Foreigners working in Thailand can misunderstand the local culture in many ways.
Thais tend to be judged against values and standards that are alien to them which leads to their behaviours and actions being seen incorrectly.
One such example is the stereotype, especially among Westerners, that Thais are lazy.
Their laid-back attitude and seeming disregard for time, convince many that the Thai people are just disposed to being ‘lazy’ and can’t meet the same high standards of ‘back home’, whether that be Australia, the US or the UK.
However, this is more of a case of not really understanding the Thai culture. One that leads to people making some very poor decisions when it comes to working with Thais.
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Sabai and Thai Values
If you want to understand why Thais approach life is a very different way, you need to know what values inform and shape the culture.
One such value is that of Sabai.
This can be translated as “relaxed“ or “comfortable“ as well “(physical) wellness“, “tranquillity“, “happiness“, “contentment” and “inner peace”.
Anyone who’s been to Thailand may have learnt or heard the phrase, “sabai sabai”, meaning that everything is cool.
Being in a state of Sabai is a good thing, because it means happiness, stability and security.
This is why, especially to Westerners, Thais seem so slow. Western culture emphasises being busy and taking advantage of every moment in order to be productive and happy.
In the West, many like to talk about being “so busy” in a positive light. It means you’re doing something right or that you’re important. Being rushed, stressed and manic is normal for many people. Sitting around is seen as “a waste of time”.
In Thailand, it’s not like this because the values are different. In Thai culture being able to say, “I’m all done and I’m chillin’!” is considered the goal, not to rush around after things.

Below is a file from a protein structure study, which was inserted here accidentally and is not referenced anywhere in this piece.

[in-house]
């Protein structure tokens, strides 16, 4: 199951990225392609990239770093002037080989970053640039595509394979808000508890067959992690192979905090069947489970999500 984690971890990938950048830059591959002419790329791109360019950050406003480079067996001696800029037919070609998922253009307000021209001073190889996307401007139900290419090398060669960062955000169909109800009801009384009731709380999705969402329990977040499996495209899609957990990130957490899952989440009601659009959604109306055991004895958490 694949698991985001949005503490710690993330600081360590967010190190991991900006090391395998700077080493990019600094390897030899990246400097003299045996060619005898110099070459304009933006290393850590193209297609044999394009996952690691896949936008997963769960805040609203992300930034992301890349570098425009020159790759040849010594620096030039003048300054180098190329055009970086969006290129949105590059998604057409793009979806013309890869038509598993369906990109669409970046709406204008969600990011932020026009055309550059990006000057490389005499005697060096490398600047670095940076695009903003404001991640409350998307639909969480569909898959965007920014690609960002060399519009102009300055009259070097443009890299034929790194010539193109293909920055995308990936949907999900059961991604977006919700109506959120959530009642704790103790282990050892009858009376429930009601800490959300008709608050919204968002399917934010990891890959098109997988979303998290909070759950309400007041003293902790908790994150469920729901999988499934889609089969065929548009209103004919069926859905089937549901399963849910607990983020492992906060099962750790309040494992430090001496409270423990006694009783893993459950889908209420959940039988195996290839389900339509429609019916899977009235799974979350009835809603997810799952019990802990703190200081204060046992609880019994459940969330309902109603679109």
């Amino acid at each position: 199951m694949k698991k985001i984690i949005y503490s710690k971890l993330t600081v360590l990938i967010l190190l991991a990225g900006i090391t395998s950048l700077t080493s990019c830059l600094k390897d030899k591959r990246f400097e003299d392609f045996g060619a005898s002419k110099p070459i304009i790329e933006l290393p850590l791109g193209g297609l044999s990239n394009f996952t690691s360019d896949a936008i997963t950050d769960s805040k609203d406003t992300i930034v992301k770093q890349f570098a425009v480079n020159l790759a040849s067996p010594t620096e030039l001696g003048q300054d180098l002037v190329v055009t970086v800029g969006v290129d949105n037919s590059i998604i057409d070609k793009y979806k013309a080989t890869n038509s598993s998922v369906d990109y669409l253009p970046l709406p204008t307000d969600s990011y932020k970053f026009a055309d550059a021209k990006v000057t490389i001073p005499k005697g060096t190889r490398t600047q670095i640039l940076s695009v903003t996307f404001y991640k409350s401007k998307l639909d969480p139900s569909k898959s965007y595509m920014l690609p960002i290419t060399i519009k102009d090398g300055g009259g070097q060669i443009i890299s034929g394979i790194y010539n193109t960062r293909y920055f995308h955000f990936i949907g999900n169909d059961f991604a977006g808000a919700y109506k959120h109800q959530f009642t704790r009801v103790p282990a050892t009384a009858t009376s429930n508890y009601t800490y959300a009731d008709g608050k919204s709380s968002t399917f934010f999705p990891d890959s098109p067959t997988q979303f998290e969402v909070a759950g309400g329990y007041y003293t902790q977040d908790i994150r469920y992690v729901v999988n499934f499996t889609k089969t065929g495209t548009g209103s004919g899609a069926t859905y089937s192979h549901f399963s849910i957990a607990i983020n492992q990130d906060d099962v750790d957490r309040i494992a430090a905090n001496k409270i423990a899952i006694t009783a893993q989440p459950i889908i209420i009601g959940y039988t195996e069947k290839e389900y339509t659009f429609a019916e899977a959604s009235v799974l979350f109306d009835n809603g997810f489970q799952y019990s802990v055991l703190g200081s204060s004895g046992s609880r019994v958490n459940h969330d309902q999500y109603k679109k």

Foreigners make the mistake of confusing someone hanging in a hammock with someone who ignores their duties or responsibilities.
This is far from the case. In Thai culture you absolutely have to do your job and fulfil your obligations, but once you do, it’s time to kick back and relax, not worry about the next task or looking busy.
A Thai businessman catches 40 winks after his lunch. [Source]
Sabai and Thai Work Culture
This value manifests in the Thai work and business culture in many ways.
For one, Thais never seem in an amazing rush. They walk at a slow pace, talk at a slow pace and generally take their time in getting things done.
Why? Because sabai is the optimum state of being, so why would you want to rush around looking flustered and out of control?
To hurry and stress over work is simply not considered a good sign. It shows you’ve lost balance and are out of control. You see the difference?
Another mistake is in seeing the afternoon nap culture in Thailand as further proof of a lack of work ethic.
In fact, it’s the exact opposite!
Many Thais work really long hours 7-days a week, even sometimes holding multiple jobs, which means they lead quite tiring lives. The weather adds to this as people stay up late to remain cool and try to hide away during the midday heat.
Catching a nap is how they cope with their hard work ethic, not a sign of a lack of it.
Learn More About Thai Business Culture
The best way of avoiding making poor judgements when it comes to working with Thais or in Thailand, is to learn more about the culture.
With a better understanding of the people’s values and expectations, you are much better equipped to manage cultural differences positively.
If you would like professional insights, then consider our online Thailand cultural awareness course.
Main image, thanks to Daniel N. Reid via Flickr (CC BY 2.0)